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  • Neuroprotective effects of nasopharyngeal perfluorochemical cooling in a rat model of subarachnoid hemorrhage

    Final Number:

    Yavuz Samanci MD; Gennaro Calendo; Sandy T Baker; Kadir Erkmen MD; Micheal W Weaver; Marla R Wolfson

    Study Design:
    Laboratory Investigation

    Subject Category:

    Meeting: Congress of Neurological Surgeons 2017 Annual Meeting - Late Breaking Science

    Introduction: Subarachnoid hemorrhage (SAH) results in severe neural damage and hypothermia is known to have neuroprotective effect in ischemic injuries. The aim of this study was to determine whether preferential cerebral hypothermia by nasopharyngeal perfluorochemical (NP-PFC) cooling could be utilized in a rat model of SAH model for neuroprotection.

    Methods: SAH was induced in 16 male Sprague-Dawley rats by cisterna magna injection. Brain cooling was performed using NP-PFC method starting from post-SAH 20-minute. Physiological data, CBF values and brain tissues were analyzed.

    Results: SAH caused an immediate decrease in MAP (17.0 ± 4.90% below baseline). MAP then rapidly approached baseline values (95%) within 4 minutes. SAH induction caused a significant and rapid fall in CBF from baseline (approximately -65%) in both hemispheres, independent of study group. The decrease was significantly greater in the left. By 20 minutes post-injury,CBF in the right hemisphere recovered to within 25% of baseline,while CBF in the left hemisphere remained depressed,independent of group (approximately -60% of baseline). Following initiation of cooling,while there was little change in CBF in the right hemisphere,there was a significant but small increase in CBF in the cooled animals resulting in recovery of CBF in the right hemisphere to baseline values. Right hemisphere CBF remained below baseline in the non-treated animals. In the left hemisphere,cooling facilitated the return of CBF to baseline values within 20 minutes of treatment with further increase in CBF that stabilized by the 2-hour post-injury timepoint. Immunohistochemistry demonstrated significantly greater number of NeuN positive cells in the cortex,significantly fewer IBA-1 positive microglia and GFAP positive astrocytes cells in both cortex and hippocampus in the cooled animals,reflecting preserved neuronal integrity and reduced inflammation.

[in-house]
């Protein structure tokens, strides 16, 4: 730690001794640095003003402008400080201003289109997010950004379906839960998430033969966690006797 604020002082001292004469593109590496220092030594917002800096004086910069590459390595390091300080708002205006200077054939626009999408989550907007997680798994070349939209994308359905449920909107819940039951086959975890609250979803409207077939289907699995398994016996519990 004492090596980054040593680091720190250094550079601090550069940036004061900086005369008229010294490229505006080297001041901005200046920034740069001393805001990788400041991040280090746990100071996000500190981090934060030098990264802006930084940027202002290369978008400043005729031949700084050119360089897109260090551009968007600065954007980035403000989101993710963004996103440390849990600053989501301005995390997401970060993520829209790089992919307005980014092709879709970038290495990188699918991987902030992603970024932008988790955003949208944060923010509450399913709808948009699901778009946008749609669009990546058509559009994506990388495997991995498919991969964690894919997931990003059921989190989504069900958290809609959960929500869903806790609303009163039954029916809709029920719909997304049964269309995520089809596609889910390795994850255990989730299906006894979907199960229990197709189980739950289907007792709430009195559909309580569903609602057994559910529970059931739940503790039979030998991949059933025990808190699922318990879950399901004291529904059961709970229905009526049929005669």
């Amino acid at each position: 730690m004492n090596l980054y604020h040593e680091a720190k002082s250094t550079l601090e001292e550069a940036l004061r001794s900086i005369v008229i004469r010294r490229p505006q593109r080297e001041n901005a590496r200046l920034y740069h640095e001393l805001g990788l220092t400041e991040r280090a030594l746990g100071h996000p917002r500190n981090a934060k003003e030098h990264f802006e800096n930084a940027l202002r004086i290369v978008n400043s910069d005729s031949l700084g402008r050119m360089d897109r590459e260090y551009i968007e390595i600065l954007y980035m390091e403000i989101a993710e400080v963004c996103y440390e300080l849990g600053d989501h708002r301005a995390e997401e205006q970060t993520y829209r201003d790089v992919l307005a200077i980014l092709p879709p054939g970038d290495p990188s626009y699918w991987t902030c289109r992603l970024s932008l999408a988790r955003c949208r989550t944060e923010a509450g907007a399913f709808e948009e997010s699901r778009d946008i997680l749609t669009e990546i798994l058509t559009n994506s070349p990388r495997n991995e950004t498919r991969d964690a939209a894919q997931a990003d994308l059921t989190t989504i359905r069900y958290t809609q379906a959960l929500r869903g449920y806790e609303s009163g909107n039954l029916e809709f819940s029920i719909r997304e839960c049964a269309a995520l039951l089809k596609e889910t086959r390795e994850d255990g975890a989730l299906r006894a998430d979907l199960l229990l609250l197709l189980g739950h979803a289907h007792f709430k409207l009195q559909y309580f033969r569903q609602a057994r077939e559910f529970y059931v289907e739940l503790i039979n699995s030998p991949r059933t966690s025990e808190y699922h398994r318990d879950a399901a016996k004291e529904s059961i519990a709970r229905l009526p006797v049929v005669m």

Conclusions: The data from this study suggest that local hypothermia by NP-PFC cooling is a promising neuroprotective approach to support return of CBF and to suppress inflammatory response in SAH.

    Patient Care: As NP-PFC cooling can also be performed at out-of-hospital settings, early neural protection can be achieved.

    Learning Objectives: By the conclusion of this session, participants should be able to: 1) Describe the importance of NP-PFC cooling in neuroprotection in SAH, 2) Identify a possible effective treatment for neural damage in SAH


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